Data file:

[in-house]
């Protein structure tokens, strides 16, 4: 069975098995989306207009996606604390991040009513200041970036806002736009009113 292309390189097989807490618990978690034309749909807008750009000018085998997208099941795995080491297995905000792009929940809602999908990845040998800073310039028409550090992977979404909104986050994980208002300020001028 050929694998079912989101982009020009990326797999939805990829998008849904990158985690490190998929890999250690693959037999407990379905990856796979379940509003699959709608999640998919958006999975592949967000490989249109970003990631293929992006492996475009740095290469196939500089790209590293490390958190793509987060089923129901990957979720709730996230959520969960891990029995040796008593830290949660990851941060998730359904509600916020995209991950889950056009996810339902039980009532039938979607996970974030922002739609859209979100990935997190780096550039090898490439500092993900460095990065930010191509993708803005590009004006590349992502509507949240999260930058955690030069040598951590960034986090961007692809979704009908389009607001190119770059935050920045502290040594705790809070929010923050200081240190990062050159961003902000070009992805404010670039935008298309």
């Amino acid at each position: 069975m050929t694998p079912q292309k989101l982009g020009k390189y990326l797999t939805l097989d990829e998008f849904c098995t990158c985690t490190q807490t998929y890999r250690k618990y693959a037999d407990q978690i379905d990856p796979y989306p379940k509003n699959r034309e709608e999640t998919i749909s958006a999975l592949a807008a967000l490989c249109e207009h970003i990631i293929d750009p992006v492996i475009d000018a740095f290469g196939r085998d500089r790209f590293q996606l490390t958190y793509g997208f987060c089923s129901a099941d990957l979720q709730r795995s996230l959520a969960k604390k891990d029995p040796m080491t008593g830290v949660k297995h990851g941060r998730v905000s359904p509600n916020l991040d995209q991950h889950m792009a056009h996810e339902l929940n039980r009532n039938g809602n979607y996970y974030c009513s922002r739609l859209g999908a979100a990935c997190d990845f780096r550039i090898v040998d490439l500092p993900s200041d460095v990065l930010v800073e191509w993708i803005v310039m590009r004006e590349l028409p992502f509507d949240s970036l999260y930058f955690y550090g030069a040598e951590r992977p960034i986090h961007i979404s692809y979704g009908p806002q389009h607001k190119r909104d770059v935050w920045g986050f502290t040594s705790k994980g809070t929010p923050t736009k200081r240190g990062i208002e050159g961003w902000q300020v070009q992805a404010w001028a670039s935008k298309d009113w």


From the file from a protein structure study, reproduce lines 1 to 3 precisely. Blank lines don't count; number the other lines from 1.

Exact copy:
[in-house]
């Protein structure tokens, strides 16, 4: 069975098995989306207009996606604390991040009513200041970036806002736009009113 292309390189097989807490618990978690034309749909807008750009000018085998997208099941795995080491297995905000792009929940809602999908990845040998800073310039028409550090992977979404909104986050994980208002300020001028 050929694998079912989101982009020009990326797999939805990829998008849904990158985690490190998929890999250690693959037999407990379905990856796979379940509003699959709608999640998919958006999975592949967000490989249109970003990631293929992006492996475009740095290469196939500089790209590293490390958190793509987060089923129901990957979720709730996230959520969960891990029995040796008593830290949660990851941060998730359904509600916020995209991950889950056009996810339902039980009532039938979607996970974030922002739609859209979100990935997190780096550039090898490439500092993900460095990065930010191509993708803005590009004006590349992502509507949240999260930058955690030069040598951590960034986090961007692809979704009908389009607001190119770059935050920045502290040594705790809070929010923050200081240190990062050159961003902000070009992805404010670039935008298309």
């Amino acid at each position: 069975m050929t694998p079912q292309k989101l982009g020009k390189y990326l797999t939805l097989d990829e998008f849904c098995t990158c985690t490190q807490t998929y890999r250690k618990y693959a037999d407990q978690i379905d990856p796979y989306p379940k509003n699959r034309e709608e999640t998919i749909s958006a999975l592949a807008a967000l490989c249109e207009h970003i990631i293929d750009p992006v492996i475009d000018a740095f290469g196939r085998d500089r790209f590293q996606l490390t958190y793509g997208f987060c089923s129901a099941d990957l979720q709730r795995s996230l959520a969960k604390k891990d029995p040796m080491t008593g830290v949660k297995h990851g941060r998730v905000s359904p509600n916020l991040d995209q991950h889950m792009a056009h996810e339902l929940n039980r009532n039938g809602n979607y996970y974030c009513s922002r739609l859209g999908a979100a990935c997190d990845f780096r550039i090898v040998d490439l500092p993900s200041d460095v990065l930010v800073e191509w993708i803005v310039m590009r004006e590349l028409p992502f509507d949240s970036l999260y930058f955690y550090g030069a040598e951590r992977p960034i986090h961007i979404s692809y979704g009908p806002q389009h607001k190119r909104d770059v935050w920045g986050f502290t040594s705790k994980g809070t929010p923050t736009k200081r240190g990062i208002e050159g961003w902000q300020v070009q992805a404010w001028a670039s935008k298309d009113w």